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Tuesday, February 7, 2023

The 8 Easiest Programming Languages for Kids – MUO – MakeUseOf

Programming is difficult for some adults to understand, let alone youngsters. Luckily, kids have plenty of places to learn this online.
Learning to code is a challenge no matter how old you are, but it can be especially tough for kids. Not only are general programming concepts difficult to grasp, but all the rules and syntax required can be tough to get right.
Luckily, several languages are naturally easier to learn. There are also excellent online resources that make code much more manageable for children to understand. This list will give you some options to start your child off on their programming journey.
Scratch is the best way to learn logic and basic coding principles without any complicated syntax or development tools. It's a purely visual, block-based programming language where the user can snap code together from a toolbox of instruction blocks. It runs in the browser, and there is a ScratchJr iOS and Android app aimed at younger children.
Everything you find in written coding languages, including logic statements, loops, and functions, is expressed in an easy-to-understand visual style. This learning style is an excellent step for younger kids on the road to picking up programming, as when the time comes to move on to a written language, they'll have a firm grasp of the flow of a program and how to structure code.
Scratch is also perfect for the Raspberry Pi, as it comes preinstalled and can be used to control LEDs and buttons.
MakeCode is Microsoft's online block coding platform, focussing on hobby microcontroller boards like the Micro:Bit and Adafruit Circuit Playground Express. While it is functionally similar to Scratch in many ways, it's perfect for learning about the basics of physical computing.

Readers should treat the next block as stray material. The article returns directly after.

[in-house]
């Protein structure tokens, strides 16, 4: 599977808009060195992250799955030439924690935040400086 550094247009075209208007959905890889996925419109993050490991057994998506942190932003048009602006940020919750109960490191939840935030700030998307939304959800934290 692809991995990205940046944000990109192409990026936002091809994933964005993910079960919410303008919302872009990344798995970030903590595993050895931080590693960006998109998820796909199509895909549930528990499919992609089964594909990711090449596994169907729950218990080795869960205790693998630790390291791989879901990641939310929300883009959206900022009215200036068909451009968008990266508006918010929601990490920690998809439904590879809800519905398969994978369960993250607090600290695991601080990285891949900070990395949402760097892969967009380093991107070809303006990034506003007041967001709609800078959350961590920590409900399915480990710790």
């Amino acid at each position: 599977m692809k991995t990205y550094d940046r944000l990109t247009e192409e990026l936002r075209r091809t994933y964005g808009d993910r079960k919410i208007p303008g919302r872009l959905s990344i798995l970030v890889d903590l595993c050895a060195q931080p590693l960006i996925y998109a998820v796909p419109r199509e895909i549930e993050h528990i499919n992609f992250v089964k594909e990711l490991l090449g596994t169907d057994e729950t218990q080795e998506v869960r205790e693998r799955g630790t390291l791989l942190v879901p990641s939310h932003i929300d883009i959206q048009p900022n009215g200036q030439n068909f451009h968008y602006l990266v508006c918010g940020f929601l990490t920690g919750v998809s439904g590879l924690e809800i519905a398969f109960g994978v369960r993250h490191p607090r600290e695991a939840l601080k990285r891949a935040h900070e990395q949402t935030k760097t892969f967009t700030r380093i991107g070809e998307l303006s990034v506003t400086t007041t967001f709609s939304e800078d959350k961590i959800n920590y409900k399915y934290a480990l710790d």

Even if you don't own one of the hobby microcontroller boards, there's an emulator built into the program, along with interactive and easy-to-follow tutorials for creating small-scale electronic projects.
SmallBasic takes its name from the Basic programming language popular in early hobby computing. It's designed to bridge the gap between block coding languages like Scratch and typed programming languages like Python.
There's a comprehensive web editor with a built-in reference manual, along with links to tutorials and the documentation. There are also some perfect child-oriented beginner tutorials for the language. It's mostly a playground but a good one for learning programming concepts and getting used to the idea of syntax, though SmallBasic is very forgiving when you get it slightly wrong!
Python is frequently chosen as a simple first "real" programming language due to its simple syntax and easy-to-read nature. There are many ways to learn Python for free, but most are too challenging for younger kids. There is, however, a fantastic alternative.
CodeCombat is a browser-based dungeon crawler with a difference. Everything you do to move, fight, and survive in the dungeon is through real Python code, with plenty of hints and tips given to keep you moving when you get stuck.
As you progress through the dungeon, you'll learn more and more real Python code along with key programming concepts, collecting loot and trophies along the way!
Bonus: CodeCombat also works with JavaScript, making it a great way to learn the initial concepts of programming for the web.